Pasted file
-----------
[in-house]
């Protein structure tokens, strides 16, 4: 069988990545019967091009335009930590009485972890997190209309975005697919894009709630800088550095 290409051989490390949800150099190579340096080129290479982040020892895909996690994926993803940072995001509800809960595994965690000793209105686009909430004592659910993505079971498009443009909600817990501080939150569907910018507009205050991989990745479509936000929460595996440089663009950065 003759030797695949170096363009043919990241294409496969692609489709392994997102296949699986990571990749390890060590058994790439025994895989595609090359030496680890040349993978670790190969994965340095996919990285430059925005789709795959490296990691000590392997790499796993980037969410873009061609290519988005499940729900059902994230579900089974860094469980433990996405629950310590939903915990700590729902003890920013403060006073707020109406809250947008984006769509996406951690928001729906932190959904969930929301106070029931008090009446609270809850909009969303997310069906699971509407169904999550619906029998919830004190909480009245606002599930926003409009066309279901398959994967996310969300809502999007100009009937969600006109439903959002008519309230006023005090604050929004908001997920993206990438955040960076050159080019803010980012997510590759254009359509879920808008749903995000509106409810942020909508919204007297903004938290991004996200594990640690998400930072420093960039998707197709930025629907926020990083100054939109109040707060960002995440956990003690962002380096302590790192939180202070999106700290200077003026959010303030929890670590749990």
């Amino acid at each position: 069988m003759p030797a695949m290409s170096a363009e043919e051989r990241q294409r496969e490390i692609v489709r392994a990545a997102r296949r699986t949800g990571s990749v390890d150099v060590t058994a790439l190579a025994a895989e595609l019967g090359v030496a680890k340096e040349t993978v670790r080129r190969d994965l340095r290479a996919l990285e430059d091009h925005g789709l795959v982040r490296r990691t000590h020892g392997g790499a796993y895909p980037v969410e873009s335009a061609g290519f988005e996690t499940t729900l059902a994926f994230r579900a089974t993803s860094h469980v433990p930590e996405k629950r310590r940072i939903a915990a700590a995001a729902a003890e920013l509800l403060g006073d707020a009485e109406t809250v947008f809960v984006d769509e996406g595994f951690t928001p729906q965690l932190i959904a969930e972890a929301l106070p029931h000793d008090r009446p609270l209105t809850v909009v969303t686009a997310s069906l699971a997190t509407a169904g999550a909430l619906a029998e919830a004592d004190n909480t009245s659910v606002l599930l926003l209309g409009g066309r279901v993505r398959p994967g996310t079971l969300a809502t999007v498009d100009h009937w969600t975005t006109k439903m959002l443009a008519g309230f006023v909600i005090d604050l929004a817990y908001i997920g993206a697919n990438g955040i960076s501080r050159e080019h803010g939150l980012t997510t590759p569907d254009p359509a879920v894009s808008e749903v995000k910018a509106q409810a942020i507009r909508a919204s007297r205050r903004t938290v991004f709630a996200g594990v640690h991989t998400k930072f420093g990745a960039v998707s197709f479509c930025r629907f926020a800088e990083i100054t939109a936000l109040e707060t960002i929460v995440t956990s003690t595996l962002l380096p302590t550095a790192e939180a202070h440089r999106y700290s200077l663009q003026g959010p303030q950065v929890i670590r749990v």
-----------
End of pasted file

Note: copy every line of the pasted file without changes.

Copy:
[in-house]
């Protein structure tokens, strides 16, 4: 069988990545019967091009335009930590009485972890997190209309975005697919894009709630800088550095 290409051989490390949800150099190579340096080129290479982040020892895909996690994926993803940072995001509800809960595994965690000793209105686009909430004592659910993505079971498009443009909600817990501080939150569907910018507009205050991989990745479509936000929460595996440089663009950065 003759030797695949170096363009043919990241294409496969692609489709392994997102296949699986990571990749390890060590058994790439025994895989595609090359030496680890040349993978670790190969994965340095996919990285430059925005789709795959490296990691000590392997790499796993980037969410873009061609290519988005499940729900059902994230579900089974860094469980433990996405629950310590939903915990700590729902003890920013403060006073707020109406809250947008984006769509996406951690928001729906932190959904969930929301106070029931008090009446609270809850909009969303997310069906699971509407169904999550619906029998919830004190909480009245606002599930926003409009066309279901398959994967996310969300809502999007100009009937969600006109439903959002008519309230006023005090604050929004908001997920993206990438955040960076050159080019803010980012997510590759254009359509879920808008749903995000509106409810942020909508919204007297903004938290991004996200594990640690998400930072420093960039998707197709930025629907926020990083100054939109109040707060960002995440956990003690962002380096302590790192939180202070999106700290200077003026959010303030929890670590749990």
């Amino acid at each position: 069988m003759p030797a695949m290409s170096a363009e043919e051989r990241q294409r496969e490390i692609v489709r392994a990545a997102r296949r699986t949800g990571s990749v390890d150099v060590t058994a790439l190579a025994a895989e595609l019967g090359v030496a680890k340096e040349t993978v670790r080129r190969d994965l340095r290479a996919l990285e430059d091009h925005g789709l795959v982040r490296r990691t000590h020892g392997g790499a796993y895909p980037v969410e873009s335009a061609g290519f988005e996690t499940t729900l059902a994926f994230r579900a089974t993803s860094h469980v433990p930590e996405k629950r310590r940072i939903a915990a700590a995001a729902a003890e920013l509800l403060g006073d707020a009485e109406t809250v947008f809960v984006d769509e996406g595994f951690t928001p729906q965690l932190i959904a969930e972890a929301l106070p029931h000793d008090r009446p609270l209105t809850v909009v969303t686009a997310s069906l699971a997190t509407a169904g999550a909430l619906a029998e919830a004592d004190n909480t009245s659910v606002l599930l926003l209309g409009g066309r279901v993505r398959p994967g996310t079971l969300a809502t999007v498009d100009h009937w969600t975005t006109k439903m959002l443009a008519g309230f006023v909600i005090d604050l929004a817990y908001i997920g993206a697919n990438g955040i960076s501080r050159e080019h803010g939150l980012t997510t590759p569907d254009p359509a879920v894009s808008e749903v995000k910018a509106q409810a942020i507009r909508a919204s007297r205050r903004t938290v991004f709630a996200g594990v640690h991989t998400k930072f420093g990745a960039v998707s197709f479509c930025r629907f926020a800088e990083i100054t939109a936000l109040e707060t960002i929460v995440t956990s003690t595996l962002l380096p302590t550095a790192e939180a202070h440089r999106y700290s200077l663009q003026g959010p303030q950065v929890i670590r749990v």